China’s leaders place high hopes on the vibrancy of the economy’s service sector, but in reality it has not been able to fill the void left by the decline of manufacturing. The inability of services to pick up the slack in turn creates a temptation for the government to delay overdue structural reforms while maintaining a reliance on investment-driven growth.
China’s economy is facing tougher times. Export-oriented mass production is no longer the growth driver it used to be and the transition to a higher-value added, innovation-driven industrial model has only just begun.
Thus there are big hopes riding on the service sector’s performance. First some facts: services accounted for 50 per cent of GDP for the first time in 2015, according to official statistics. At an expansion rate of 8.3 per cent, it was the only sector that grew faster than overall GDP, outperforming industry and agriculture.
Consumer spending made up 66.4 per cent of economic growth, an increase of 15.5 percentage points over the previous year. In the first half of 2016 this share was further expanded to 73.4 per cent.
Short-lived upsurge in growth
This all sounds like a healthy transition in train. But a closer analysis reveals a more sobering picture.
The sharp increase of services’ contribution to GDP growth was not the result of a sudden boom, but of decreasing momentum in other parts of the economy. Service sector growth did not accelerate compared to the previous five years but merely remained relatively stable, before slowing down to 7.5 per cent year on year in the first six months of 2016.
Had it not been for a temporary upsurge in financial services as a direct result of the stock market frenzy in the first half of 2015, growth in overall services would have been weaker. Financial sector growth registered at a record 15.9 per cent in 2015, but it fell sharply to just 6.7 per cent in the first six months of 2016.
After confidence in the stock market was shaken in the summer of 2015, the next bubble has been building up as investors rushed into the real estate market, leading to an upsurge of demand for real-estate-related services. This trend, too, will hardly be sustainable. Already local governments are desperately trying to cool prices in first-tier and second-tier cities.
Such frailties could have important implications for the service sector’s viability as a job creation machine. The Chinese government pins much hope on the internet economy to create employment for laid-off industrial workers and, indeed, the labour market has remained resilient to the economic slowdown so far.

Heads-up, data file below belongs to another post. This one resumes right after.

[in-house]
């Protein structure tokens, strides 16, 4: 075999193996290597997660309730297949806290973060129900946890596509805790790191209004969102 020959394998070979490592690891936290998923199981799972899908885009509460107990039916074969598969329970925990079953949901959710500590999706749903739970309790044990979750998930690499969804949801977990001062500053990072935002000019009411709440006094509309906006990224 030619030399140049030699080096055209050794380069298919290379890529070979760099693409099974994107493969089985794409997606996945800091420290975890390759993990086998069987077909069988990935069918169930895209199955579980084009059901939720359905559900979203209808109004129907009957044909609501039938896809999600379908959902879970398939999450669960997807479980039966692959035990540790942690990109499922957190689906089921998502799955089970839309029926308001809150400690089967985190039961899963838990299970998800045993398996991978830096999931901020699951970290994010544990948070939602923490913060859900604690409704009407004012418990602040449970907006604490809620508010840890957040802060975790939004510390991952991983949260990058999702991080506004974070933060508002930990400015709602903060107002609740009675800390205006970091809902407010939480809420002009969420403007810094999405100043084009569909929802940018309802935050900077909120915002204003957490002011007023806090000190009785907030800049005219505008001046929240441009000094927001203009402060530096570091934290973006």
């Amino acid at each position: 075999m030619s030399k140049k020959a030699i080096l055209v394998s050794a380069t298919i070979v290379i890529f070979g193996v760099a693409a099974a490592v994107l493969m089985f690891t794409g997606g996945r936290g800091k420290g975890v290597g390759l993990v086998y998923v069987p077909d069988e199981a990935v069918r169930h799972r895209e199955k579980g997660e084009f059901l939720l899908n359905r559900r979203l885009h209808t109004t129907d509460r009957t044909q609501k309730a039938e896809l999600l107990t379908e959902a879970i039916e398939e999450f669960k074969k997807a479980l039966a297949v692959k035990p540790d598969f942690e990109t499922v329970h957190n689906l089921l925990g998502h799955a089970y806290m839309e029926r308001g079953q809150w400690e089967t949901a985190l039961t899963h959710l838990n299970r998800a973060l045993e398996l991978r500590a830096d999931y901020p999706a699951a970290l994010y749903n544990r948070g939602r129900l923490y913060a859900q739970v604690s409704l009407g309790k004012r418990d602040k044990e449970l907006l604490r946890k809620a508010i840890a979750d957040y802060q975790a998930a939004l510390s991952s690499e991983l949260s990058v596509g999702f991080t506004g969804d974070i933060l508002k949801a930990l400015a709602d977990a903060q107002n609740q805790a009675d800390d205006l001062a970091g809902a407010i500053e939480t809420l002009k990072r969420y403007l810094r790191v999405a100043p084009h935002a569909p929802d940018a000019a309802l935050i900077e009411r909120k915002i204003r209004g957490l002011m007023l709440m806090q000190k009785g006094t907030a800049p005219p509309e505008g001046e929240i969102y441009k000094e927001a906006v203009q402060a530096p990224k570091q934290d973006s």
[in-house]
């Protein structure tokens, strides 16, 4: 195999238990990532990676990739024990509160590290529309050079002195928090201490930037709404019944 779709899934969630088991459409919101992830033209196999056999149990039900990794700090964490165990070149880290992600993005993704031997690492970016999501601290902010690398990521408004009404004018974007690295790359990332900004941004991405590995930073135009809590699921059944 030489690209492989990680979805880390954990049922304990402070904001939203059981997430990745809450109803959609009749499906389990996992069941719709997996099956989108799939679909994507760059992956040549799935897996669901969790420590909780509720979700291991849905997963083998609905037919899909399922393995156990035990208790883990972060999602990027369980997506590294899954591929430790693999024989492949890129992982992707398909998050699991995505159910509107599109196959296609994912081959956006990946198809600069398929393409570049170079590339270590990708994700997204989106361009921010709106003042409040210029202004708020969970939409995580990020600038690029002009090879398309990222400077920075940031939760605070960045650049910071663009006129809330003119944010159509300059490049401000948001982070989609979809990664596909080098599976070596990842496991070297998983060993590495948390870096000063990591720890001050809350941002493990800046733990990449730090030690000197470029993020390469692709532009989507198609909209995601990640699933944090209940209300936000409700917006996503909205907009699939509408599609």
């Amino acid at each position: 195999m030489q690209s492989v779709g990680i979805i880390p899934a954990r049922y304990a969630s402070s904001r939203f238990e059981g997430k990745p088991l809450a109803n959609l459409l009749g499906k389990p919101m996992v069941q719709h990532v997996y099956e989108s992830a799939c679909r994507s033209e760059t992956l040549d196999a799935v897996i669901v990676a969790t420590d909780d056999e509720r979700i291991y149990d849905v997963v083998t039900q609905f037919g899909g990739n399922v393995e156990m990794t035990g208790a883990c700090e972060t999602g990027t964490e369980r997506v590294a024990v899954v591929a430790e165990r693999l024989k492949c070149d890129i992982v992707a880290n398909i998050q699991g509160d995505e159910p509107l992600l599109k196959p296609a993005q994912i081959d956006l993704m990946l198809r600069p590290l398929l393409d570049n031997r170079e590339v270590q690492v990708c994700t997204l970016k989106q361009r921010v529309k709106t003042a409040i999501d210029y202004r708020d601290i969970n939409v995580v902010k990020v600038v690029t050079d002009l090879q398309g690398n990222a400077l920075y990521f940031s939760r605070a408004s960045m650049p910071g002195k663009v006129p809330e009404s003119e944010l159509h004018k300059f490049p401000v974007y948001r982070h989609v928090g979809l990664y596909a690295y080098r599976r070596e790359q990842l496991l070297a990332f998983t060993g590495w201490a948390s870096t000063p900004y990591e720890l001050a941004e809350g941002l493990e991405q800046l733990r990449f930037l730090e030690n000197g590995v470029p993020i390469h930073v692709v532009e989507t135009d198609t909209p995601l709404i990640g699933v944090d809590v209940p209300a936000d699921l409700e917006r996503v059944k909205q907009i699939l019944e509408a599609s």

China managed to create 13.1m new jobs in 2015 and another 7.2m in the first six months in 2016. This corresponds with a surge in enterprise registrations as 4.4m new companies were established in 2015, with 3.6m following in the first 8 months of 2016, an increase of 28.9 per cent over the same period last year.
This upsurge, which is at odds with bleak private investment in the economy, seems to be the direct result of a start-up initiative pushed by Li Keqiang, the premier. But this boom may prove to be little more than a temporary job creation scheme as start-ups by their nature face an uncertain future.
Limited impact on job creation
Even if confidence in the internet economy were to continue, its impact on the economy will be limited as it often only complements or replaces existing business sectors.
For example, a surge in e-commerce has increased the pressure on the traditional retail sector, where demand for labor has decreased sharply, though not as dramatically as the demand for low-skilled labor in China’s overall economy.
Similarly, a surge in services to drive the automatisation and digitisation of industrial manufacturing will increase demand for highly skilled labor, but will do nothing for the laid-off steel worker who cannot transition into the role of a software engineer.
Focusing on the internet economy also distracts from the fact that major service sectors such as transportation or finance remain tied down by government monopolies.
China’s leaders are bound by an overambitious GDP growth target of at least 6.5 per cent in 2016. The target is partly driven by the need to keep the labor market buoyantly on track toward a proclaimed goal of creating 50m new jobs by 2020. Crucial structural reforms will only make significant progress within a stable economic environment.
But with growth momentum in the industrial sector is falling, frailties in the service sector have coalesced into a bottleneck for overall structural reforms. But at present the service sector alone cannot compensate for lost momentum in other parts of the economy.
In the absence of a strong service sector, China’s leaders are likely to defer structural adjustments while continuing to prop up growth and employment through government stimulus and intervention, entering a dangerous spiral of building up even more industrial overcapacity and even more debt.
This course of action may ensure stability in the run-up to the ruling Communist Party’s upcoming centennial celebration in 2021 – but it creates the risk of a hard landing after 2020.
This article was first published on the Financial Times' beyondbrics blog on 17 October 2016.